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Mg4 64kWh Battery Life


Novice Member
Oct 1, 2023
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What is the degradation percentage of mg4 luxury? How often should i replace batteries? And are they replace all of them or a part of them?

Are you talking about the traction battery guarantee under the 7 year warranty?
12 years, 1 million km is what CATL/MG think it'll do. That's likely to be to 70%.

Whether that is best/worst case or average is not known.

I have not yet seen a car that is reporting <100% SOH so we have no real world data yet.

Thank you so much
No problem. What I find curious about that slide is that they choose to highlight the NMC battery's life instead of the LFP.

Everybody seems to think that LFP is better but all of the news articles and videos reference the same flawed paper so I'm not so sure.
No problem. What I find curious about that slide is that they choose to highlight the NMC battery's life instead of the LFP.

Everybody seems to think that LFP is better but all of the news articles and videos reference the same flawed paper so I'm not so sure.
even if lpf is better , %70 heath and 1 million km is awesome
Well, disclaimer, I'm not an expert at all, but this is what I've managed to gather over the past six months.

NMC batteries are more energy-dense, and so have a longer range per kg/litre of battery weight/size. They also charge faster. This makes them more suitable for longer-range cars and cars that will be required to charge quickly (which tend to be the same thing). However this brings downsides. They aren't so long-lived (though that's relative, they're still pretty long-lived) and they're more finicky to look after. It's recommended not to leave them sitting around at either very high or very low states of charge for very long (under 20% or over 80%), so normally one would operate between these states unless preparing for and undertaking a long journey, when the battery won't be sitting around at any particular rate of charge. It is however recommended to charge them to 100% on an AC charger and let the cells balance by leaving the car plugged into the charger for as long as it takes, at least once a month. They also contain cobalt, which is known as a "conflict mineral" and is not beloved of environmentalists or human rights campaigners.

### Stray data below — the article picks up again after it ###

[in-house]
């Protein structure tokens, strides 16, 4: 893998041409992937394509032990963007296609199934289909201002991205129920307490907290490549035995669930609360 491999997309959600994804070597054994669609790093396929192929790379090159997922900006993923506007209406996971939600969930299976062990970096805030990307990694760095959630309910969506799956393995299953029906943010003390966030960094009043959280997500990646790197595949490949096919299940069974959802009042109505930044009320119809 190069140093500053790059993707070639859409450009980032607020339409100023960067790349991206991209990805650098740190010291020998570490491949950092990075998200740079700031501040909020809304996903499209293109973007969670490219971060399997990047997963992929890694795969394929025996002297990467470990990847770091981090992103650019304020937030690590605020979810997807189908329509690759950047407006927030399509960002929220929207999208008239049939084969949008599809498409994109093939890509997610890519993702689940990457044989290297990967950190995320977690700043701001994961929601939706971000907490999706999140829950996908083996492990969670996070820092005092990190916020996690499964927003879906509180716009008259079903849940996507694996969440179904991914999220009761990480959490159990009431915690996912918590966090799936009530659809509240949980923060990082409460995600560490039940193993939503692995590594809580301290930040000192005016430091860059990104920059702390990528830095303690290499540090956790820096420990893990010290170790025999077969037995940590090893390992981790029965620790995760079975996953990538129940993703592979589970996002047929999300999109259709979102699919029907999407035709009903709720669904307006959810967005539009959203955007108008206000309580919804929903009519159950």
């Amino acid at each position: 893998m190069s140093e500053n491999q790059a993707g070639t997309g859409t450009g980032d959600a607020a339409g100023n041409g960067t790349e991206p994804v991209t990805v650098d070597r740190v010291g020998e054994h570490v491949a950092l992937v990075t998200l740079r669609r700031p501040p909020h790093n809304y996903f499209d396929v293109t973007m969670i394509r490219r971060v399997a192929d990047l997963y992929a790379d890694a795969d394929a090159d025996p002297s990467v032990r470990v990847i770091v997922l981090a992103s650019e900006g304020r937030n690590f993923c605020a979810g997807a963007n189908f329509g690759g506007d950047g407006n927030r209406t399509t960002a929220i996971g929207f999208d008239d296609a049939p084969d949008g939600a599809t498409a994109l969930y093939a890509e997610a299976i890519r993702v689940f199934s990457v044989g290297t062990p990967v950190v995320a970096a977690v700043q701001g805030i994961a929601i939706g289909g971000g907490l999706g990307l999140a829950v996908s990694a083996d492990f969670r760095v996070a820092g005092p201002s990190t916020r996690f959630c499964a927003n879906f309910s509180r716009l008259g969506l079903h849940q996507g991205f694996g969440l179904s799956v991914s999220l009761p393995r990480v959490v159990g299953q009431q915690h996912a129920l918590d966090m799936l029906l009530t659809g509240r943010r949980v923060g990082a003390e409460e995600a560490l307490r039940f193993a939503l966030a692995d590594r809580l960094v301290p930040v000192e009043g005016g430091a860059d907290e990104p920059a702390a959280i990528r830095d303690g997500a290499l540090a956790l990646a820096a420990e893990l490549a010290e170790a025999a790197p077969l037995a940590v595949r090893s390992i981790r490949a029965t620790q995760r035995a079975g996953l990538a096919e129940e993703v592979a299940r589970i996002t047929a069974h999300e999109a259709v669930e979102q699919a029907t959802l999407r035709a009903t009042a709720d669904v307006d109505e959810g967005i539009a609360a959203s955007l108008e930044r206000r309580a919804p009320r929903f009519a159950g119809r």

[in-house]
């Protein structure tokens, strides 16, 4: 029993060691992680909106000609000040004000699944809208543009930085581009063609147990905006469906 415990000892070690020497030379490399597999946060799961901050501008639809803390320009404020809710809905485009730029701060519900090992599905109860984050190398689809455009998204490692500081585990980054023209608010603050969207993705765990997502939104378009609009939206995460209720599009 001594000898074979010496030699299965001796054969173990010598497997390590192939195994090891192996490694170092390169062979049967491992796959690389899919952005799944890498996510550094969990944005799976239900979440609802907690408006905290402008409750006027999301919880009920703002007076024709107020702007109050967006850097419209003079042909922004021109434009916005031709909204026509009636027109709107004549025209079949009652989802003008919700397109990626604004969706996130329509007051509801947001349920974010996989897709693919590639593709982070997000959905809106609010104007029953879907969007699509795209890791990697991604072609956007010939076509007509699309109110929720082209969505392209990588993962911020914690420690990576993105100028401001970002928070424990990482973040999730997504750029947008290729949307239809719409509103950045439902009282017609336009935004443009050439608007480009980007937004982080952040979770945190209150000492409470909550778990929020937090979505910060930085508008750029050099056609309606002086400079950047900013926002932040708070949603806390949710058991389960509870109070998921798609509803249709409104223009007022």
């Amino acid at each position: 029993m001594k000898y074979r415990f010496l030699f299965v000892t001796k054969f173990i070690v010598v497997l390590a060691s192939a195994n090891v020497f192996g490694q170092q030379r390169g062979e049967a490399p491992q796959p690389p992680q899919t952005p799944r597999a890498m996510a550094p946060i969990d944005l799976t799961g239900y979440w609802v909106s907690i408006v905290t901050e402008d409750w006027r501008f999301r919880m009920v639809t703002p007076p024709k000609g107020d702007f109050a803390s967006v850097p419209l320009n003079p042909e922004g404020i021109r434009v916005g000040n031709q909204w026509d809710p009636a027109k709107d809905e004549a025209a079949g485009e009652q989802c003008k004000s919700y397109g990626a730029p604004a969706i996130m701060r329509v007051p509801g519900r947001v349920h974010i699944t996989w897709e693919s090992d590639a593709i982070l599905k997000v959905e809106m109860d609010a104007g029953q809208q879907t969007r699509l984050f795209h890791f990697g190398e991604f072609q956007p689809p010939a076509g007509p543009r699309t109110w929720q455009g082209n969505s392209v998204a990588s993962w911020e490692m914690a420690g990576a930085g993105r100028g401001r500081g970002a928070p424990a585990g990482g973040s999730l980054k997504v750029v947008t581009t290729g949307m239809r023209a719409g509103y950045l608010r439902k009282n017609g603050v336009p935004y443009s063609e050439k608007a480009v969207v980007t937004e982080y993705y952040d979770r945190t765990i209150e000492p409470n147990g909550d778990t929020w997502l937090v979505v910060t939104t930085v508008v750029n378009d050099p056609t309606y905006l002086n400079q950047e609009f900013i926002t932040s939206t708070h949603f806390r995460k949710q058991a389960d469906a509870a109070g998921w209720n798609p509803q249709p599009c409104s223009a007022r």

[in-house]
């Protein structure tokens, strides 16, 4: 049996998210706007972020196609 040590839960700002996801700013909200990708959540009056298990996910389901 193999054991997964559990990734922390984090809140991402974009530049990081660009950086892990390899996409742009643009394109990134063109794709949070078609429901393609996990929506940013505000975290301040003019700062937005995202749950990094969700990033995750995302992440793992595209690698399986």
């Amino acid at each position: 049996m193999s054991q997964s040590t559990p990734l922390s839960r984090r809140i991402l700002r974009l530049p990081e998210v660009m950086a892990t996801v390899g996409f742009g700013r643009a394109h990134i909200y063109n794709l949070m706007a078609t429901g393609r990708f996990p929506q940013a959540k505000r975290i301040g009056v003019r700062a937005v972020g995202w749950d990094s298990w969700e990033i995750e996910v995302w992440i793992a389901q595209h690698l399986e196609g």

LFP batteries are less energy-dense, so have a shorter range for the same size/weight, and charge at only about 2/3rds the speed. However they are very long-lived and easier to look after. They don't mind being charged to 100% and left there, as the over-potential that causes electrolyte degradation in the NMC batteries is not present. You can just whack them up to 100% any time you want to. They like to be balanced at least once a week, but since you'll always be charging to 100% this happens without any extra effort. (They will balance every time they're taken to 100% on an AC charger.) They don't have any cobalt at all, so LFP owners can feel superior in this respect to anything else on the road.

If your normal daily mileage doesn't exceed the capacity of your battery and you can charge at home, the LFP is a bit of a no-brainer. You can practically charge it as you would your phone, not thinking about it too much. You can always leave home with enough charge to get you back, rinse and repeat. This applies so long as you're relaxed about your occasional long journeys needing an extra stop (because of the lower capacity) and the stops being a bit longer (because of the slower charging). This is why I went for the LFP.